ED O’KEEFE: You’re especially concerned as well about what’s happening in parts of Africa, specifically Sudan, South Sudan, and Chad, and you said, this could become the world’s largest hunger crisis. Why is that?

CINDY MCCAIN: Well, quite frankly, it’s the forgotten crisis now. Sudan no- is no longer paid attention to in the world media, and- and things haven’t stopped there. People are still fighting, there is no food. We have no access and we’re also fighting a climate change issue there as well. So it’s almost a combination of a perfect storm, with- with 2.2 million refugees across the borders, in various countries, especially Chad and the funding sources that we have right now and our ability to be able to fund, it just isn’t- isn’t meshing. We don’t have enough money and we need to be able to make sure that we can feed the refugees that are across the border, and also get access into Sudan from this- from- from the- the western side, the southern side, through South Sudan, and through the north, we’ve got to get food in there as well, because it can be and will be, I hope not, I pray not, the next- the next largest humanitarian crisis that will- that we will know. 

ED O’KEEFE: And not only humanitarian crisis, you’ve suggested it could be a real national security risk for the United States, right? 

CINDY MCCAIN: Very much so. People migrate, you know, the bad guys get mixed up in all of this. Food is the- is the major element here in being able to keep populations stable and keep- keep them healthy as well. With those two things not tended to, then people migrate, they run, they take their families, they do anything they can to feed their families.

ED O’KEEFE: You’ve made an interesting point that I think is a good reminder to all of us that these hunger crises around the world are not being caused by natural disasters, but by man-made events and conflict. And nowhere right now, perhaps, at least in this hemisphere, where we sit, is that most apparent than in Haiti, what is the situation there, as you understand it?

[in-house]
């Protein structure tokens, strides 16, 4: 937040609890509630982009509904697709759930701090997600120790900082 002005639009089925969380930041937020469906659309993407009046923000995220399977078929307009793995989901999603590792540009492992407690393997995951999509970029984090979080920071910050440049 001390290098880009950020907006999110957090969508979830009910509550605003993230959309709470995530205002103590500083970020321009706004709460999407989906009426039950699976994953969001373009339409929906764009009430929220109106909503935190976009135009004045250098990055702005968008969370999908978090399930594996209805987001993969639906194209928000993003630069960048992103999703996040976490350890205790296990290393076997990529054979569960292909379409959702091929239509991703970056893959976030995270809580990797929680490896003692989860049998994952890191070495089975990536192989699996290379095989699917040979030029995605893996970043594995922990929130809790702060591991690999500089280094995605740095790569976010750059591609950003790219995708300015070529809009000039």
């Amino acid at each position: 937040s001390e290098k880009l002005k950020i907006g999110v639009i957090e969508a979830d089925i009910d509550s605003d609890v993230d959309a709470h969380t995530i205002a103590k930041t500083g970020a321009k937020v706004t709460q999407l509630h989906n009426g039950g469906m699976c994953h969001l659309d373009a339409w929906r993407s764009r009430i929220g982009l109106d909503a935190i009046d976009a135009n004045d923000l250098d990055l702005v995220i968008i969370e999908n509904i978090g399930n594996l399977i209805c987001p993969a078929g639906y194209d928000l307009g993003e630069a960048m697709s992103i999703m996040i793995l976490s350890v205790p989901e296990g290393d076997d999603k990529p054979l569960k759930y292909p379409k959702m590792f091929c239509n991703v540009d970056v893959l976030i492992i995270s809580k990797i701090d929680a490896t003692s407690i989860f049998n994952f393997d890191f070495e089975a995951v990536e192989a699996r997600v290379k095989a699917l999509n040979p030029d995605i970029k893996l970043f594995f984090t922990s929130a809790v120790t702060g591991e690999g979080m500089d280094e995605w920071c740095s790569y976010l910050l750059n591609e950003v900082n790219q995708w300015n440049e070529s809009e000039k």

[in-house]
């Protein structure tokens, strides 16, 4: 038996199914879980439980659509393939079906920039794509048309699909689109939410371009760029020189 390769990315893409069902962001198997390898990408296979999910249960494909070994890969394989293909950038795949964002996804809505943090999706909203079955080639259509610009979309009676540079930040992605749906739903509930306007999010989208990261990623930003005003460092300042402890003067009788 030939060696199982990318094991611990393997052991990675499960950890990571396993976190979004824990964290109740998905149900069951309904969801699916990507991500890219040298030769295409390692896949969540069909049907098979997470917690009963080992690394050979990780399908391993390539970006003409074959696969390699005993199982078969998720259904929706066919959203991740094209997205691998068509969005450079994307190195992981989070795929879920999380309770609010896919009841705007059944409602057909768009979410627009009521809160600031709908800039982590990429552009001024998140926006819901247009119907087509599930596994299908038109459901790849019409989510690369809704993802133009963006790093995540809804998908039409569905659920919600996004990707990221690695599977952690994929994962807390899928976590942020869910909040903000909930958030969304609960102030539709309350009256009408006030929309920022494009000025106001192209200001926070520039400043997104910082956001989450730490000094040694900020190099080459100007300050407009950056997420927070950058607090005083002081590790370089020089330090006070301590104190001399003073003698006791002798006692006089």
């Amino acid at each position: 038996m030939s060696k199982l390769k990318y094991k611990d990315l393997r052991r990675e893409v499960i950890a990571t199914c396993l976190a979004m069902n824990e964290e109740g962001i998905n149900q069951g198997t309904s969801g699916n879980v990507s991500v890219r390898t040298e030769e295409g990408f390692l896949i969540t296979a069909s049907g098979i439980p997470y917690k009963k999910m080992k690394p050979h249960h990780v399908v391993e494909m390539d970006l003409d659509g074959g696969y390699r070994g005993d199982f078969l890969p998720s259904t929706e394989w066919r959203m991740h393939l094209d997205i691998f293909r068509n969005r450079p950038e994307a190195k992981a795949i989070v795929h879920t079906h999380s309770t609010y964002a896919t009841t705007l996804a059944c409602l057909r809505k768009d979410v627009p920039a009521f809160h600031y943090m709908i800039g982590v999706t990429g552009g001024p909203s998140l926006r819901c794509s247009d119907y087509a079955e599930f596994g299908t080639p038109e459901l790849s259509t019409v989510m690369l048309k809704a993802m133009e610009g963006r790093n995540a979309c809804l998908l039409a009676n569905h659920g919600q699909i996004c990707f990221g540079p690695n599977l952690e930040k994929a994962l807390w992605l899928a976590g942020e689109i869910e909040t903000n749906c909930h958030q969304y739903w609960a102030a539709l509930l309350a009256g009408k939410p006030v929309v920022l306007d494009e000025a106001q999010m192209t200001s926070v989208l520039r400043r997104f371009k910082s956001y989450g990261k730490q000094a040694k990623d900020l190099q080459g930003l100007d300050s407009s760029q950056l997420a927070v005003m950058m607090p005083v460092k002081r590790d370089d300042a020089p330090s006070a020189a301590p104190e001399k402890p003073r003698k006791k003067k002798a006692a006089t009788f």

CINDY MCCAIN: It’s catastrophic. We- we WFP are still in there and we still are working in the north somewhat and somewhat down towards the center, but it is a very dicey situation. We are continuing our school feeding programs, but once again, as you’ve seen, there have been evacuations of U.N. personnel out of there. It’s just, again, this is a diplomatic solution. This is a man-made crisis, and we need a diplomatic solution to it and we need it now. We need it right now.

ED O’KEEFE: You know, we’d be remiss if we didn’t ask you while we have you about the death of the late Senator Joe Lieberman, who of course, was such a good friend to you and to your late husband, what did he mean to the McCain family?

CINDY MCCAIN: Oh, he was Uncle Joe to my children, he was a friend to my family and- and I had the extreme opportunity of watching two men together, not only navigate the difficulties that the world offered up to them as- as in what they did, but also watch them solve problems together in a way that was gracious and kind and loving towards humanity. And I had the good fortune of being able to call him my friend too.

ED O’KEEFE: Executive Director, Cindy McCain of the World Food Program, thank you for joining us. 

CINDY MCCAIN: Thank you for having me.

ED O’KEEFE: And we’ll be right back.